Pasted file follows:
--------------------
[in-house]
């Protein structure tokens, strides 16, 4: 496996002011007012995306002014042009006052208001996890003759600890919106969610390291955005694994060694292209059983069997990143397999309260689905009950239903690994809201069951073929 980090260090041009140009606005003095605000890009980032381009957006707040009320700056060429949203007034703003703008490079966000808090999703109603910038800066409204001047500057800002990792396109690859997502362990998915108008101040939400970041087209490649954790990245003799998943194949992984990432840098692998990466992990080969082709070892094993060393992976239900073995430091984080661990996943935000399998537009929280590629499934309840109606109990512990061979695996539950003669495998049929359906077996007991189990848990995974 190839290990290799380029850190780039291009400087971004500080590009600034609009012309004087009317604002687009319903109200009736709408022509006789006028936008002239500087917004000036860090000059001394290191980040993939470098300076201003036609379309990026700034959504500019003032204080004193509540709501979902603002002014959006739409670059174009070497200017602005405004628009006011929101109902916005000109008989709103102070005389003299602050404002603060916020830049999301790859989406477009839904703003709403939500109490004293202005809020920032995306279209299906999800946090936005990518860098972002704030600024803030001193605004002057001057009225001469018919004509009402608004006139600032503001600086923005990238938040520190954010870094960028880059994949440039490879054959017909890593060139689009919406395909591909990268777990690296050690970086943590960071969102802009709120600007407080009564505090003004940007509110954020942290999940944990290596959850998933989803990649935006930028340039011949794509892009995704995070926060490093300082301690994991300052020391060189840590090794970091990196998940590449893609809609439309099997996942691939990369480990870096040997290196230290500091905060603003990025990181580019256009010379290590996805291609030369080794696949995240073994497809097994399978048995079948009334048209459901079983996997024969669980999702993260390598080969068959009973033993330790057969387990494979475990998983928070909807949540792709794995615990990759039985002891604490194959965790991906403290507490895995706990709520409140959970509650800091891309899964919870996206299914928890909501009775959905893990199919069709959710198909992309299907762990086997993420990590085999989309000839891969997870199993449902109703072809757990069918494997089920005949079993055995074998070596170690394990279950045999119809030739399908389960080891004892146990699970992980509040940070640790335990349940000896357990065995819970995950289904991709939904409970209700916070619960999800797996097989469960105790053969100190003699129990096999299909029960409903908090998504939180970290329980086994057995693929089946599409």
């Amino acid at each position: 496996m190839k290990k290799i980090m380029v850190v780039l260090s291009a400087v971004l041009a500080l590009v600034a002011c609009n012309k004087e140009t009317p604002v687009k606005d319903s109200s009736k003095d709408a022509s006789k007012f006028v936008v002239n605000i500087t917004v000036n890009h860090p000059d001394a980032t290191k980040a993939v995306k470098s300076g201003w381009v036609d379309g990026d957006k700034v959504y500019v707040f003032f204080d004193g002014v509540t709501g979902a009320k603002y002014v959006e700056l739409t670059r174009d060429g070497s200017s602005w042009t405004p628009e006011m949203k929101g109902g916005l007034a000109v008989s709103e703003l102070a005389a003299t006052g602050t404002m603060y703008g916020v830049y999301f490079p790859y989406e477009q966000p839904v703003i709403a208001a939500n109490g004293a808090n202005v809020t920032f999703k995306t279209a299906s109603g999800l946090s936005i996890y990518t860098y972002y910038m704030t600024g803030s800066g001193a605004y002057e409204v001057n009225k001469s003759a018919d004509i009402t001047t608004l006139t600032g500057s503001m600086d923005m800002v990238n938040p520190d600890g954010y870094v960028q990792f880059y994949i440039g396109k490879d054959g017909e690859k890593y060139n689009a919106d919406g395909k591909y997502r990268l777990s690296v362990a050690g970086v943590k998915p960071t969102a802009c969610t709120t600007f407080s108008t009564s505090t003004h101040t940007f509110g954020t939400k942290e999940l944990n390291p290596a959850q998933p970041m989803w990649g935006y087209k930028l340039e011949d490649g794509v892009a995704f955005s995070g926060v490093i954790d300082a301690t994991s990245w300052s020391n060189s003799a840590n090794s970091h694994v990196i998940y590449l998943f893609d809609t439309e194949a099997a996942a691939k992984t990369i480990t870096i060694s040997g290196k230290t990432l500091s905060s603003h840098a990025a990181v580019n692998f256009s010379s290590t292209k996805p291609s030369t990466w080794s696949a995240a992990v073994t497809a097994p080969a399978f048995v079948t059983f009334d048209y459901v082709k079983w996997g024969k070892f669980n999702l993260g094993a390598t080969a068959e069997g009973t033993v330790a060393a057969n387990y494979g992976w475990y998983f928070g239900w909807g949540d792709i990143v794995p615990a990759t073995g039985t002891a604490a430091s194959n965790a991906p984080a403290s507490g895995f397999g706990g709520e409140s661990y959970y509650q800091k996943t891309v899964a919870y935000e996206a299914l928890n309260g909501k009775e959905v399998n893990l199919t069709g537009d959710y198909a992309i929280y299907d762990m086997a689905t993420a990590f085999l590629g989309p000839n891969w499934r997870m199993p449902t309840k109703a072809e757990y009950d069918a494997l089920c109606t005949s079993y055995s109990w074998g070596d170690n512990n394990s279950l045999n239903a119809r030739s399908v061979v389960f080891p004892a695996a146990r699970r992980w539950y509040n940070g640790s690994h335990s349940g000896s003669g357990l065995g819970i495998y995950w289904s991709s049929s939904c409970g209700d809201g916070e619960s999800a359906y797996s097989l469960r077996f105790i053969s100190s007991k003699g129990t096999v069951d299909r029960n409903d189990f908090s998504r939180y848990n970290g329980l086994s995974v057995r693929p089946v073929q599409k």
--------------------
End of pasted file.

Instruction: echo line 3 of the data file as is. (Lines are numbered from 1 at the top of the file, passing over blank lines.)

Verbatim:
């Amino acid at each position: 496996m190839k290990k290799i980090m380029v850190v780039l260090s291009a400087v971004l041009a500080l590009v600034a002011c609009n012309k004087e140009t009317p604002v687009k606005d319903s109200s009736k003095d709408a022509s006789k007012f006028v936008v002239n605000i500087t917004v000036n890009h860090p000059d001394a980032t290191k980040a993939v995306k470098s300076g201003w381009v036609d379309g990026d957006k700034v959504y500019v707040f003032f204080d004193g002014v509540t709501g979902a009320k603002y002014v959006e700056l739409t670059r174009d060429g070497s200017s602005w042009t405004p628009e006011m949203k929101g109902g916005l007034a000109v008989s709103e703003l102070a005389a003299t006052g602050t404002m603060y703008g916020v830049y999301f490079p790859y989406e477009q966000p839904v703003i709403a208001a939500n109490g004293a808090n202005v809020t920032f999703k995306t279209a299906s109603g999800l946090s936005i996890y990518t860098y972002y910038m704030t600024g803030s800066g001193a605004y002057e409204v001057n009225k001469s003759a018919d004509i009402t001047t608004l006139t600032g500057s503001m600086d923005m800002v990238n938040p520190d600890g954010y870094v960028q990792f880059y994949i440039g396109k490879d054959g017909e690859k890593y060139n689009a919106d919406g395909k591909y997502r990268l777990s690296v362990a050690g970086v943590k998915p960071t969102a802009c969610t709120t600007f407080s108008t009564s505090t003004h101040t940007f509110g954020t939400k942290e999940l944990n390291p290596a959850q998933p970041m989803w990649g935006y087209k930028l340039e011949d490649g794509v892009a995704f955005s995070g926060v490093i954790d300082a301690t994991s990245w300052s020391n060189s003799a840590n090794s970091h694994v990196i998940y590449l998943f893609d809609t439309e194949a099997a996942a691939k992984t990369i480990t870096i060694s040997g290196k230290t990432l500091s905060s603003h840098a990025a990181v580019n692998f256009s010379s290590t292209k996805p291609s030369t990466w080794s696949a995240a992990v073994t497809a097994p080969a399978f048995v079948t059983f009334d048209y459901v082709k079983w996997g024969k070892f669980n999702l993260g094993a390598t080969a068959e069997g009973t033993v330790a060393a057969n387990y494979g992976w475990y998983f928070g239900w909807g949540d792709i990143v794995p615990a990759t073995g039985t002891a604490a430091s194959n965790a991906p984080a403290s507490g895995f397999g706990g709520e409140s661990y959970y509650q800091k996943t891309v899964a919870y935000e996206a299914l928890n309260g909501k009775e959905v399998n893990l199919t069709g537009d959710y198909a992309i929280y299907d762990m086997a689905t993420a990590f085999l590629g989309p000839n891969w499934r997870m199993p449902t309840k109703a072809e757990y009950d069918a494997l089920c109606t005949s079993y055995s109990w074998g070596d170690n512990n394990s279950l045999n239903a119809r030739s399908v061979v389960f080891p004892a695996a146990r699970r992980w539950y509040n940070g640790s690994h335990s349940g000896s003669g357990l065995g819970i495998y995950w289904s991709s049929s939904c409970g209700d809201g916070e619960s999800a359906y797996s097989l469960r077996f105790i053969s100190s007991k003699g129990t096999v069951d299909r029960n409903d189990f908090s998504r939180y848990n970290g329980l086994s995974v057995r693929p089946v073929q599409k």